Moving Pictures into China
Shadow Magic
Review by Ross Anthony

1902 mainland China, a British entrepreneur strikes up his 5 chen picture show, "Ladies and Gentlemen, step right up..." But no Chinaman gives this white devil the time of day, save for charming still photographer Liu. Lui's curiosity and love for invention break the great wall of culture, tradition and loyalty in search of truth, self, and friendship.

Liu and the Brit team up despite Liu's father's commands to the contrary. Though they delight in shunning the foreigner, the townsfolk must admit they enjoy watching the moving pictures even more. They're a captive audience, swaying and smiling, dodging the silent black and white locomotive, laughing at the Europeans engaging in snowball fights, and the dancer in fur, fluttering like a butterfly. "I always looked upon foreigners as soldiers, I never thought they had families. They even appear to have feelings." A local quips to her friend.

Into this bond of pioneers toss a tempting romance for Liu and "Shadow Magic" becomes a charming picture show of its own.

Liu's beaming joy in invention is contagious, while Jared Harris smashingly plays the determined fish out of water and concerned partner. As Liu himself had hoped to do with this new medium, this film captures in splendid color the traditional Chinese art form of Opera. The brief snowy shots of the grand palace are subtly breathtaking. Also momentary, but magical, the butterfly contraption Liu created. Though the costuming is satisfactory, the actual clothing needs to be a bit dirtier and worn.

Will this wicked invention from the West destroy ancient eastern culture - or will it capture it on film forever? Ultimately, the film is as charming as Liu's smile. While Lui and other characters are based on historical people; Raymond (the Brit) is a fictionalization of one of the few anonymous foreigners who brought moving pictures to the East at the turn of the century.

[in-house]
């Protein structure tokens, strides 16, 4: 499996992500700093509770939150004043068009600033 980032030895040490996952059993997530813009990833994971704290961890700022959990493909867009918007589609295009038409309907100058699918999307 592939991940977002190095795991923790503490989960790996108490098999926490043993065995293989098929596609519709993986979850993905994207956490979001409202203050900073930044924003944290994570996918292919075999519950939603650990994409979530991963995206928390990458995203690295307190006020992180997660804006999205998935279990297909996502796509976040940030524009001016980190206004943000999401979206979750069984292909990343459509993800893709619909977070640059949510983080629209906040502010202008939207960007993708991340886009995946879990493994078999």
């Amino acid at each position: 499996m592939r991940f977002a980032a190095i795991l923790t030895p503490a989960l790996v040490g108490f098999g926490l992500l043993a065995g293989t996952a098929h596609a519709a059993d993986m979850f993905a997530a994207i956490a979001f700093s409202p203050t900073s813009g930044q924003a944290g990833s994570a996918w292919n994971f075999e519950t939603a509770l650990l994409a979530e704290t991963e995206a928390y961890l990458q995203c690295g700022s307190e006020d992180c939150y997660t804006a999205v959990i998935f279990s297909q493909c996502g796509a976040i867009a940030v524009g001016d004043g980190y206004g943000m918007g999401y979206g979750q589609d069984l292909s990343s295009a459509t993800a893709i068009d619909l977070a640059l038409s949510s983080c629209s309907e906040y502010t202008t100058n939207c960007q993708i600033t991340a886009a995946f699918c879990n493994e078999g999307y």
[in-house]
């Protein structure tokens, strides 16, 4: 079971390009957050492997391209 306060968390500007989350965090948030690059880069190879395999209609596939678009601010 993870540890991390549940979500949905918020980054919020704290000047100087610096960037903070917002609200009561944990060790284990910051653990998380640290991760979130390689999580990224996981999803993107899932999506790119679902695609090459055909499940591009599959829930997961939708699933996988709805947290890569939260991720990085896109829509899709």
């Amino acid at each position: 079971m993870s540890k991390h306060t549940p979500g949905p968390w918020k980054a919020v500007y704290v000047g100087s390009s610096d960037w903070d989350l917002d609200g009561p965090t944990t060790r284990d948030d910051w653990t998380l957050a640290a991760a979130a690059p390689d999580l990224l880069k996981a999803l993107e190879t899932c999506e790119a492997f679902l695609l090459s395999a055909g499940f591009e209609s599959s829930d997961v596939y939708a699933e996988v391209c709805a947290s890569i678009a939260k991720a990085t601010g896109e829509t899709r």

(In Mandarin with English subtitles.) Also of note: This is the first official co-production between Beijing Film Studio and Taiwan's Central Motion (among other international companies). Director Ann Hu was born in China, endured hard times during the cultural revolution and moved to the United States where she carved a career for herself as a successful business woman. This is her first film.

  • Shadow Magic. Copyright © 2001.
  • Starring Jared Harris, Xia Yu, Xing Yufei, Liu Peiqi, Lu Liping, Wang Jingming, Li Yusheng.
  • Directed by Ann Hu.
  • Written by Huang Dan, Tang Louyi, Kate Raisz, Bob McAndrew, Ann Hu.
  • Produced by Ann Hu, Sandra Schulberg at Sony Classics, C&A, Beijing Film Studio, China Film, Taiwan Central Motion Pic, Post Prod. Playground, Shulberg, Road Movies Vierte.


Copyright © 2001. Ross Anthony, currently based in Los Angeles, has scripted and shot documentaries, music videos, and shorts in 35 countries across North America, Europe, Africa and Asia. For more reviews visit:

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Last Modified: Saturday, 16-Sep-2006 07:53:32 PDT